Current government strategies and programmes are siloed and individualised, with a heavy focus on prevention and training rather than long-term work outcomes. Results have been haphazard and underwhelming. This paper, instead, supports calls for “fewer, longer, and deeper interventions” that help those experiencing long-term NEET status or are at-risk of doing so.

The most recent policy focus has been on school leavers rather than long-term unemployed youth ages 20-24 who remain largely detached from the labour market. The fact that this group persists after five or six years after school illustrates how little government programmes change longer-term outcomes for many young people. Long-term NEETs are burnt out by the system, making them less likely to take necessary risks to upskill and pursue employment.

Despite being the worst affected by the economic downturn, young people have benefited least from the subsequent recovery package. A general focus on training, resourcing, and job creation will be ineffective without youth-specific strategies that empower community networks to support youth into work.

The expansion of He Poutama Rangitahi under the 2020 Budget was hopeful, but lacked indications of the capability or quality of the spending. In this, the paper seeks to tautoko the work of NGOs such as Whāngarei Youth Space.

We recommend complementing the government’s design of policy around long-term youth unemployment.

This entails a new infrastructure of work, one that focuses on pathways that prepare young people to be work ready, guided by pastoral care, and leveraged through community partnerships.

Key Recommendations

  1. Change the narrative of youth unemployment in New Zealand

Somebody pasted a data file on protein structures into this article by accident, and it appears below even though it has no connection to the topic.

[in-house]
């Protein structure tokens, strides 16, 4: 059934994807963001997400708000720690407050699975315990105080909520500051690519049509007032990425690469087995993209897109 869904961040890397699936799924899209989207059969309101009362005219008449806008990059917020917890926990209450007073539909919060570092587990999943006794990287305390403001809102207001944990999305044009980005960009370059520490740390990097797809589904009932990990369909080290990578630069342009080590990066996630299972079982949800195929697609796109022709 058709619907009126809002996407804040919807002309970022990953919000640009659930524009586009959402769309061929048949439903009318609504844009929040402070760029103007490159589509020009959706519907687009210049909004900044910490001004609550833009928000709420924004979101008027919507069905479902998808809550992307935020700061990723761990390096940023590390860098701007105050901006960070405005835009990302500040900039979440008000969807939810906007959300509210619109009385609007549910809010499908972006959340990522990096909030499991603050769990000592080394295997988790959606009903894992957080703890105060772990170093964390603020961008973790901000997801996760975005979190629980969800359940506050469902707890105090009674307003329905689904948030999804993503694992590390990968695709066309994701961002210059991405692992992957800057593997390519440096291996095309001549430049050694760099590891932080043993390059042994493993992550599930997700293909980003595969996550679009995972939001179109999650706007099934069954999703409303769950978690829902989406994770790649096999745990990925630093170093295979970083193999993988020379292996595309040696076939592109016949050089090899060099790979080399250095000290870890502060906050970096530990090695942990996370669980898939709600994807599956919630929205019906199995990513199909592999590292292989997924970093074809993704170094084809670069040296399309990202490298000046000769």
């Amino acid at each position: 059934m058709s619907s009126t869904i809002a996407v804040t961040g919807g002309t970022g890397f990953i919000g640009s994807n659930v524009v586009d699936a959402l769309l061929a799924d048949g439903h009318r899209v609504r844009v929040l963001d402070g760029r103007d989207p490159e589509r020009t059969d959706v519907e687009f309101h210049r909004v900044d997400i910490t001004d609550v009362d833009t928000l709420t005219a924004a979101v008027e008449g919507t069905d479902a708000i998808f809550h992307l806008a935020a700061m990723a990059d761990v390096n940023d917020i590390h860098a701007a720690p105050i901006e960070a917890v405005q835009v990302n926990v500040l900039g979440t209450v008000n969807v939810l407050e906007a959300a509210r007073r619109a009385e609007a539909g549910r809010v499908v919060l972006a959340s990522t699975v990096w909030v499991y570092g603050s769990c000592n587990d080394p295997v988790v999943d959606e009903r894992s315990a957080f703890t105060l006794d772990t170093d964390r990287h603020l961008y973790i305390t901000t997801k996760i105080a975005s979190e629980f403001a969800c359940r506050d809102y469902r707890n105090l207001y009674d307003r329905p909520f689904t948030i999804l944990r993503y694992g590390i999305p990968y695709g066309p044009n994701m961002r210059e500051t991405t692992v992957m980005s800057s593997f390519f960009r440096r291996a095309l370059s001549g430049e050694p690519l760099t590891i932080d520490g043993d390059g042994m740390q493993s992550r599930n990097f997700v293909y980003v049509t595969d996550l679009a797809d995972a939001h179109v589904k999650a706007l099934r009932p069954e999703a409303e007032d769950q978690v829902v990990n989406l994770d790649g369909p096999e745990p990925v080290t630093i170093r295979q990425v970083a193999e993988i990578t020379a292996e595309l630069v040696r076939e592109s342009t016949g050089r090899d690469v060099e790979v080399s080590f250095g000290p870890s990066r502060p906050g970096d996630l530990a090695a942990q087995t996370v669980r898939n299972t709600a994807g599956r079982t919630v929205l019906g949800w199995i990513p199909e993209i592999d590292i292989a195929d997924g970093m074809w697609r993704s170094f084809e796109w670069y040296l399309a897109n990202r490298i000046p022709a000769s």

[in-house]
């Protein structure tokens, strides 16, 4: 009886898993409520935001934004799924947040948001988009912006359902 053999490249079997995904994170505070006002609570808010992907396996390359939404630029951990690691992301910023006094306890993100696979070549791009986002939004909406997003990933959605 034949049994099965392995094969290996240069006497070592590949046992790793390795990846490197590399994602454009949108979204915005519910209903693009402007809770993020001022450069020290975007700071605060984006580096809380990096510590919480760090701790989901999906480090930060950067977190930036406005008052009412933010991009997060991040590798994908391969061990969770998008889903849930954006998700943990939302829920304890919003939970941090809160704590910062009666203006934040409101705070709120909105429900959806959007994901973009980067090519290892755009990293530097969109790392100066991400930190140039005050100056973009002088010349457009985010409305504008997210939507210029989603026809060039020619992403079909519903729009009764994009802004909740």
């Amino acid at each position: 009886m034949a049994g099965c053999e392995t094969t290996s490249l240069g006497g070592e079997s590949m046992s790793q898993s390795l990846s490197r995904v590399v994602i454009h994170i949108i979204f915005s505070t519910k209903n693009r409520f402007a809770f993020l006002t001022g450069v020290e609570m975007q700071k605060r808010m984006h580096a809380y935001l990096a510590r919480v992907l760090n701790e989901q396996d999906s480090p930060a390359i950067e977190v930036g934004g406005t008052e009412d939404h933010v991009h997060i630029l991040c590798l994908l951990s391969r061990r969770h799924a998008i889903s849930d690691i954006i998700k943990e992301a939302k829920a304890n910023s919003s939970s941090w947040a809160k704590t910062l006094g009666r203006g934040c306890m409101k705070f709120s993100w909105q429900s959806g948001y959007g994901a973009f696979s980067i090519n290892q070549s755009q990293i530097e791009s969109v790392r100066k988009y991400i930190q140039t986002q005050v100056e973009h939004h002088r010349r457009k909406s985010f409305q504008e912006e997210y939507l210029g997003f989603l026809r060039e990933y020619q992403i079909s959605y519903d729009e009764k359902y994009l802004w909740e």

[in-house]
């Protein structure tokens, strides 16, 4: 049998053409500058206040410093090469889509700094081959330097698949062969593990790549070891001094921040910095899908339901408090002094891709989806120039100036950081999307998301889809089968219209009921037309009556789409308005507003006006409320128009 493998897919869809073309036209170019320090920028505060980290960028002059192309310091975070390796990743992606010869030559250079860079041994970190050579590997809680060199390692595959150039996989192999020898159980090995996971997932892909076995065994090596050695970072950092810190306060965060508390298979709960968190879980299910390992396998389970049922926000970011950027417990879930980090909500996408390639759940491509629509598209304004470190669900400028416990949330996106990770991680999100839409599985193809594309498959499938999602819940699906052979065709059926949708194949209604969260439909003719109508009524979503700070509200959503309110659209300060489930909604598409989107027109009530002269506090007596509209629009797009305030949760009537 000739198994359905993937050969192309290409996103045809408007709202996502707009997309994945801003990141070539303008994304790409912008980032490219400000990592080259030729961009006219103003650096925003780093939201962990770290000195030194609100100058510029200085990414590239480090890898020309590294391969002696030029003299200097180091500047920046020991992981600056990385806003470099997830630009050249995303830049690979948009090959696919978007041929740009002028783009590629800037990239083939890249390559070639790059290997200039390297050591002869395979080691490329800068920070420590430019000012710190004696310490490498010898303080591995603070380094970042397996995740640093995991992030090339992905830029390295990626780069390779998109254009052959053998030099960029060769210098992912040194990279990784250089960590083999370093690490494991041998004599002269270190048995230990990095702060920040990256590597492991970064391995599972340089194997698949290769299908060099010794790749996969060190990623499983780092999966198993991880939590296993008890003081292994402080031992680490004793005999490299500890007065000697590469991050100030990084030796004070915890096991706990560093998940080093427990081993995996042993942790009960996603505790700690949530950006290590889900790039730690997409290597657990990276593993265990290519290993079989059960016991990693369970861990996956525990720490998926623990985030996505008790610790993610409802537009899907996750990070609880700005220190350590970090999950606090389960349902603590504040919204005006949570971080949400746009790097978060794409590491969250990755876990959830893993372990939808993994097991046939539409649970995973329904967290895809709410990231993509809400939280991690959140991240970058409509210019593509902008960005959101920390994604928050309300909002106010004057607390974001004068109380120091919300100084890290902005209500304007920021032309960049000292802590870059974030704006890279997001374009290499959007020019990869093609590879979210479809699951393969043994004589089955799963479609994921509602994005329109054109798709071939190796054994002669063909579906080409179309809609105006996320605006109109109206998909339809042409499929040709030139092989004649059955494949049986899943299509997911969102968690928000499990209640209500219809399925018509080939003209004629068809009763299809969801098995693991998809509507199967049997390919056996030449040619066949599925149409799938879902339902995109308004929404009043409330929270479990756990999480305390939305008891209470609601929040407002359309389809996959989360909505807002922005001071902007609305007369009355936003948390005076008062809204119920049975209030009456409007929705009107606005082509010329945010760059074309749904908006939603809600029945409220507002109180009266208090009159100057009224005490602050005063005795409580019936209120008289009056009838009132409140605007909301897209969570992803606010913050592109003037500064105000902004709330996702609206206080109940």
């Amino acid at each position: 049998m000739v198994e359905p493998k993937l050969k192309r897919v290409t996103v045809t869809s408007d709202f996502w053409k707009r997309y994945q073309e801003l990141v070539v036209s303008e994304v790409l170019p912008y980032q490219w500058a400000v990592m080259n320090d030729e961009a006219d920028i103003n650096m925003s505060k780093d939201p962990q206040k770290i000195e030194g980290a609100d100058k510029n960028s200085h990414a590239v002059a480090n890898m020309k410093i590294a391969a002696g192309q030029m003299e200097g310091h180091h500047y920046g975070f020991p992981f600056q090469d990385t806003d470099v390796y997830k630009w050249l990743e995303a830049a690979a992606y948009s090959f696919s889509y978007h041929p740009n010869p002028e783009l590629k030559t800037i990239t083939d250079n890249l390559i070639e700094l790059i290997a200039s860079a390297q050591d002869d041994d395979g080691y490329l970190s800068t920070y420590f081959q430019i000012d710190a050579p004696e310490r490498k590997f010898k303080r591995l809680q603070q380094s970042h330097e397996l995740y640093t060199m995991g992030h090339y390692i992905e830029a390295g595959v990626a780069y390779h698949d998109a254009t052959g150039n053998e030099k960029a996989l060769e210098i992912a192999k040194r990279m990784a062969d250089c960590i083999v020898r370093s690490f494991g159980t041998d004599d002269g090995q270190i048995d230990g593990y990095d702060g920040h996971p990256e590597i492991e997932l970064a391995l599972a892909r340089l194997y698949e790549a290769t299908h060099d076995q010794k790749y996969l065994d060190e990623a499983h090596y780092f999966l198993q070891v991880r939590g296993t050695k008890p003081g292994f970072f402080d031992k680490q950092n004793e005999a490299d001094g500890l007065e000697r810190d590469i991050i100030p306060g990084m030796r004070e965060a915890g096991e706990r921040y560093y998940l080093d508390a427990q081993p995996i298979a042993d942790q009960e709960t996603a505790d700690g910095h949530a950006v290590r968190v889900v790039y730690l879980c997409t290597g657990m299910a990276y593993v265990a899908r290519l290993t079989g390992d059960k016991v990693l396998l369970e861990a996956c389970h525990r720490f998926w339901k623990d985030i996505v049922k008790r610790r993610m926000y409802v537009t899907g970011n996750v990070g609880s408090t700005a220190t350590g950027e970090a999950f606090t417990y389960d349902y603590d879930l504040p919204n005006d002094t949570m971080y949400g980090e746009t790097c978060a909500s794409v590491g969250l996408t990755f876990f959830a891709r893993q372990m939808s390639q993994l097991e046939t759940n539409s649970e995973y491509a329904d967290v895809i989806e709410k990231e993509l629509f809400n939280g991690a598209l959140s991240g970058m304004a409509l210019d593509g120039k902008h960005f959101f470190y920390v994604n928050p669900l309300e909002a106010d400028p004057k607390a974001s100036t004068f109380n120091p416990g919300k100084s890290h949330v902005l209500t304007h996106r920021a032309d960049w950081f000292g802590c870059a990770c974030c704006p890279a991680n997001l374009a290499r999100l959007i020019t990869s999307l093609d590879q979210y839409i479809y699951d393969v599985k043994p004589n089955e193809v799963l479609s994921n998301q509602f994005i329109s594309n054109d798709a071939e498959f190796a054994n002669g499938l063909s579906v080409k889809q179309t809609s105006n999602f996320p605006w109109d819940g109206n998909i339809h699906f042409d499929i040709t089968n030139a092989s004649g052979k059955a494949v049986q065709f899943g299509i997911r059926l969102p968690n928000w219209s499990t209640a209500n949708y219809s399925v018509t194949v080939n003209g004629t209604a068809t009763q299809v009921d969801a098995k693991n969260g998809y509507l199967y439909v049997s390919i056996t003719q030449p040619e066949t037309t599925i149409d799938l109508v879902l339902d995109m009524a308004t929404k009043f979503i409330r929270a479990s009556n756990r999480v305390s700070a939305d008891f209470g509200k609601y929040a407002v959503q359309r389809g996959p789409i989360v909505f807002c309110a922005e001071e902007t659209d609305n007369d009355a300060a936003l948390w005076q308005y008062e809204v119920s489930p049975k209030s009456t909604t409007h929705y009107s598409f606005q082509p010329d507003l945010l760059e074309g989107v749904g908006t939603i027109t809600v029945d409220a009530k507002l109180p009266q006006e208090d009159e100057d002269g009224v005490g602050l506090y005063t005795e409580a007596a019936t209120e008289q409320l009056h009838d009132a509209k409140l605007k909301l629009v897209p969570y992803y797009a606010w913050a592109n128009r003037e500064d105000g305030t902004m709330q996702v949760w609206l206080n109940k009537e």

• Make long-term unemployed young people an explicit focus in all government COVID-19 recovery projects;
    • Commit to smaller cohorts of participants with more quality support;
    • Measure outcomes over time that take into account employment, personal development, and relational impacts;
    • Promote stories of youth unemployment in terms of aspiration and hope, rather than dependency and failure; and
    • Bring the intergenerational relationships of a young person’s life into the discussion and design of work pathways. 2. Centre community-based models in government NEET interventions
  2. Create a framework for community-led programmes that can be used in diverse contexts;
    • Promote the success of initiatives such as WYS START; and
    • Link “shovel ready” projects to community-based partnerships.
  3. Fund more pastoral care work through He Poutama Rangatahi
    • Establish funding avenues for pastoral “navigators,” distributed through local councils and embedded in community-led programmes;
    • Focus care on overcoming barriers, translating workplace expectations and culture, navigating recruitment processes, and personal development;
    • Amend MPTT charters to make pastoral care for learners in work experience a prerequisite to funding; and
    • Have pastoral care as part of the measurement of outcomes and success indicators.